I was way out of town when the “Scott Walker Doesn’t Have a B.A.!!” brouhaha began. I see that despite my best efforts to ignore it, the meme is still persisting, with the report-and-rebuttal-dance proceeding as scheduled.

The latest salvo comes from law professor and Instapundit blogger Glenn Reynolds, who penned the following in USA Today:

Though Walker attended Marquette University, he left before graduating, which has caused some finger-wagging from the usual journalistic suspects. After all, they seem to believe, everyone they know has a college degree, so it must be essential to getting ahead. As the successful governor of an important state, you’d think that Walker’s subsequent career would make his college degree irrelevant, but you’d be wrong.

Reynolds makes a trenchant point here: The notion that a sitting governor of a medium-sized state who’s won three statewide elections is somehow less qualified to be president because he’s a semester short on credits seems really ludicrous. I might have my doubts about, say, Walker’s education policies, but I don’t doubt that he’s qualified to run for president. Walker has a clear record of achievement, and that’s what matters. Heck, achievement should be the primary thing that matters when assessing anyone over the age of 30 who’s not applying for an advanced degree somewhere.  When If Walker runs for president, the things that should really matter are his policy platform and his record as governor of Wisconsin.

[And as it turns out, at least some people on the left agree with Reynolds: “Scott Walker dropping out of Marquette before he completed his bachelor’s degree is not a strong criticism for why he shouldn’t be president. It is meritless."]

So that’s a fair and worthwhile point. The trouble comes when Reynolds glides from that point to his next one:

And that’s why a President Walker would accomplish something worthwhile the moment he took office. Over the past few years in America, a college degree has become something valued more as a class signifier than as a source of useful knowledge….
Of course, some of our greatest presidents, from George Washington to Abraham Lincoln to Harry S. Truman, never graduated from college….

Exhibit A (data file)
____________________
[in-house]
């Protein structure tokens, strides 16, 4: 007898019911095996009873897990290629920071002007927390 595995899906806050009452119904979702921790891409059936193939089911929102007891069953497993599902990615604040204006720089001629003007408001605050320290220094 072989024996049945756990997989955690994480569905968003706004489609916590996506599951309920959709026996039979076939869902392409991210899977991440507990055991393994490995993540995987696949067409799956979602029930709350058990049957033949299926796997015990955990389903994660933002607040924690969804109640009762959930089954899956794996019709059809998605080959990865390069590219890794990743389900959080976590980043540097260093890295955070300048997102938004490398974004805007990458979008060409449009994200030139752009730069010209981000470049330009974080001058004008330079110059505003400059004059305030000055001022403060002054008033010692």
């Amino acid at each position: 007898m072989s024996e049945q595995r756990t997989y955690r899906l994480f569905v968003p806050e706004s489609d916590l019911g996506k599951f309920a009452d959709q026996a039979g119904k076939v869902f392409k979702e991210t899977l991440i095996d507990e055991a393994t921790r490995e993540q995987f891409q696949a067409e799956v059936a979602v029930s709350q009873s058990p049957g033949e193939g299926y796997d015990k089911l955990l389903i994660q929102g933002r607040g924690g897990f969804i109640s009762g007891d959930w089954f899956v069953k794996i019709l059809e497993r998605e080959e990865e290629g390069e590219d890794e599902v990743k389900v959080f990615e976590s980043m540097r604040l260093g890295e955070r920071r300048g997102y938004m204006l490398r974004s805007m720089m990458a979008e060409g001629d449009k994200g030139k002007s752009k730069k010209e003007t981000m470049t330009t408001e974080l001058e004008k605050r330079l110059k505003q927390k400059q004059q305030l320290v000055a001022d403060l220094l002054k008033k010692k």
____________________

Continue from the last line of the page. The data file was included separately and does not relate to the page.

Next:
Already people can point to tech pioneers like Bill Gates and Steve Jobs as evidence that a college degree isn’t essential to getting ahead. But just as electing America’s first black president had a resonance that no other achievement did, so, perhaps, electing America’s first non-college-grad president in many decades will serve to remind people that a college degree isn’t the be-all and end-all, and that accomplishments and practical skills are, in the end, more important than credentials. It would be educational.

Yeah, this is where things go off the rails and straight towards the ongoing War On College.

Reynolds tries in his column to argue that the only reason that a college degree matters is credentialism. And I’m not so blind as to argue that credentialism doesn’t exist in American society.


But Reynolds and others need to acknowledge two things. First, maybe, just maybe, college students pick up a fair number of useful analytical skills while earning their degree.

Second, and more important, it’s one hell of a cognitive leap to go from “George Washington and Bill Gates never graduated from college!” to arguing that Reynolds’s readers should therefore disdain college as well. For one thing, folks like Washington and Gates benefited tremendously from being born into wealth. In a society where one’s parentage already determines an awful lot about one’s economic future, I’m not sure advising young people to disdain college is really the answer.


For another thing, pointing to exceptions and claiming that they prove the rule about some chimera of higher education seems really stupid. Telling people to draw inspiration from Zuckerberg and Gates is the equivalent of telling them that they will be the next Zuckerberg or Gates. No, actually, it’s worse: It’s intimating to them that unless they drop out of college, they will fail to be the next Zuckerberg or Gates.


To use an academic term, this “lesson” is insane. For every entrepreneur who dropped out of college, I can point to many more who have done just as well after graduating. That Walker didn’t need to pick up his B.A. to become a governor hardly means that this should be the general lesson we divine from his political ascent. As to whether Walker’s idiosyncratic pathway through college has affected his recent and controversial education policies in the state of Wisconsin, I’ll defer to others).

This isn’t rocket science. The lesson that Walker, Gates, Zuckerberg et al should offer is that it isn’t necessary to graduate from college to become a successful politician, CEO or entrepreneur. But the lesson that everyone else offers is that it really, really helps in one’s quest for a better life.

So my advice to young people is that if you want to make something of yourself, you should probably go to college. Just don’t get a PhD. That way lies madness.